Decision Algorithm between Yes and No


Essay, 2020

9 Pages


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Table of contents

Decision algorithm: yes or no

1. Summary and structure of the present paper

2. Introduction

3. Fields of application

4. Structure of the algorithm

5. Conclusion and outlook

6. Bibliography

7. List of figures

1. Summary and structure of the present paper

In this paper an algorithm is presented which allows to make an accurate YES/NO decision. Such an algorithm can be used and applied in various fields of application. This paper was written as a by-product of my phd project (DBA studies) at Middlesex University in cooperation with the KMU in Austria. In the fight against COVID-19, such an algorithm is needed both in the production of medicine and in the detection of diseased people, which the present paper tries to illuminate. Furthermore, such an algorithm can be used in various applications, e.g. in the automotive industry, medical technology, aerospace technology and even in the defence industry. Wherever various factors have to be considered for a decision, such an algorithm can be used to put them in relation to each other so that a prognosis for the YES or NO decision can be calculated. The algorithm shall be called Brecht algorithm, after Bertolt Brecht, an influential German dramatist, librettist and poet of the 20th century. The YES and NO refer to the production "the yes and no speaker" but this time with an OR and semicolon at the end of the sentence. The structure of the present work is shown in figure 1.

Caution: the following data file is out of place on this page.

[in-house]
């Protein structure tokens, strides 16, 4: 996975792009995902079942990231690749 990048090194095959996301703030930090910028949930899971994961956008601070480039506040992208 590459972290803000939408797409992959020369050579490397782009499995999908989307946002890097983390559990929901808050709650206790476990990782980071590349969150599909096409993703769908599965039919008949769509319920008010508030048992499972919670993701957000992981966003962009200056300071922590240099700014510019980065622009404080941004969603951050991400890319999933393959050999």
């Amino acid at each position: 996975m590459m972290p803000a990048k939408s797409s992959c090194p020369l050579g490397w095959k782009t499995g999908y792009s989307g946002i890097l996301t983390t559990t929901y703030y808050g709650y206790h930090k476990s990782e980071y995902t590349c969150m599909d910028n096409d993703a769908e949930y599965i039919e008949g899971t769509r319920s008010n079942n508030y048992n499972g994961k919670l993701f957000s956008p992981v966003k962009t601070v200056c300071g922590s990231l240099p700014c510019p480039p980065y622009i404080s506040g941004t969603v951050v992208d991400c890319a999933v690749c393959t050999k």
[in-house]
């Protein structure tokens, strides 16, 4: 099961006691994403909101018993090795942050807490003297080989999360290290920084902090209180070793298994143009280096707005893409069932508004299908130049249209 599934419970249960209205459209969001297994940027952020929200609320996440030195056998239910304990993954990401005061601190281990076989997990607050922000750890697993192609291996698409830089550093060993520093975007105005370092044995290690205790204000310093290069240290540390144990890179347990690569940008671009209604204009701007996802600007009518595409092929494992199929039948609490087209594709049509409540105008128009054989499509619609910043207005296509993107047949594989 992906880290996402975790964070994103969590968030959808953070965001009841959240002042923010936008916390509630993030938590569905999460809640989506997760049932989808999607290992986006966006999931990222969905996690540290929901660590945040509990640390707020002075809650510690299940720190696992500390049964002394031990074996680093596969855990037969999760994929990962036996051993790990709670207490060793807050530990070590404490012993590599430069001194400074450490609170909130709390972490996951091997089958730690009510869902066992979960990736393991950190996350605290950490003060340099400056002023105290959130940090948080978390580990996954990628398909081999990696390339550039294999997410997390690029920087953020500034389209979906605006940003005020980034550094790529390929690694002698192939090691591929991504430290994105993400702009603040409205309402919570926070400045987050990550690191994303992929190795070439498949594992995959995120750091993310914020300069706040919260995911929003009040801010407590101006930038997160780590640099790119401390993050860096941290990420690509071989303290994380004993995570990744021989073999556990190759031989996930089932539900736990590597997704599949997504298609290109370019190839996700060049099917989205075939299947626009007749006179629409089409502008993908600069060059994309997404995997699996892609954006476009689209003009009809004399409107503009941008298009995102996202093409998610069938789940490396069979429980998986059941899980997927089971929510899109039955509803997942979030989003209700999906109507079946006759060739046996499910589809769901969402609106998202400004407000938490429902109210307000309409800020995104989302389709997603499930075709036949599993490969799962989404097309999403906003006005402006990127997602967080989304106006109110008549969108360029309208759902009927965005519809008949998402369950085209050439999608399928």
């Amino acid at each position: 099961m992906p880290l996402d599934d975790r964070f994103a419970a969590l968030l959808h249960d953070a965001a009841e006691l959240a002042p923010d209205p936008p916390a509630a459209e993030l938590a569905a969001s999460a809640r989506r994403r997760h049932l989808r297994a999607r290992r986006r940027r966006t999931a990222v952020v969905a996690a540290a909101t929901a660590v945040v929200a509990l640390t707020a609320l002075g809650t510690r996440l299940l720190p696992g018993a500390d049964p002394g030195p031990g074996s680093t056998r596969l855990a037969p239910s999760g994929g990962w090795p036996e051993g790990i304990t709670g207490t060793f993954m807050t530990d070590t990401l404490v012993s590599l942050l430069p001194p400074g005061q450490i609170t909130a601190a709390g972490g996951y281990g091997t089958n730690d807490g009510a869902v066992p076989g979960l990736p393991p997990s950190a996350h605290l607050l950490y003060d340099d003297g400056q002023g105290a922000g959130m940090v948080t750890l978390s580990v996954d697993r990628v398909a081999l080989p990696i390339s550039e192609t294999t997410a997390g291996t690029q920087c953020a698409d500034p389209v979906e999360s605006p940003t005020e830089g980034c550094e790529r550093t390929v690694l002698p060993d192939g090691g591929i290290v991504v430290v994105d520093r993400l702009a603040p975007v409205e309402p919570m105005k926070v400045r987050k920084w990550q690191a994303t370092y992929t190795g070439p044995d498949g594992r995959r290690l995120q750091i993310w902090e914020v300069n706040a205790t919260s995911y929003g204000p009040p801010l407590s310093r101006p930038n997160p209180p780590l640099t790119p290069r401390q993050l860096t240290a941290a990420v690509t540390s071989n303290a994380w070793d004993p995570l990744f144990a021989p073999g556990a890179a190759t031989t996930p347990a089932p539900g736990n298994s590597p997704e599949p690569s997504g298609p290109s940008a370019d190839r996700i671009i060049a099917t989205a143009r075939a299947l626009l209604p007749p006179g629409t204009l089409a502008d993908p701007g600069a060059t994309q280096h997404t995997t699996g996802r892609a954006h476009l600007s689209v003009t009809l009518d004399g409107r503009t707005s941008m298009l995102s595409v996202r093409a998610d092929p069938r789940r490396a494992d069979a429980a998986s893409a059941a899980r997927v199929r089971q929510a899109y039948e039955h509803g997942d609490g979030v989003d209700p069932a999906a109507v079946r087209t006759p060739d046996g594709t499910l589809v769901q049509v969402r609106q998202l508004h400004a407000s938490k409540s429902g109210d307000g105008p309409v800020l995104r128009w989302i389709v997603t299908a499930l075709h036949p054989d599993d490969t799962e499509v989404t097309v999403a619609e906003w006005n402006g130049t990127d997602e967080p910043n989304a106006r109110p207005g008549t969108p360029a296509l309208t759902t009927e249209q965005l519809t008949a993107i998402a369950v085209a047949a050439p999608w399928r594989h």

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Figure 1: Structure of the present paper. Source: own representation

2. Introduction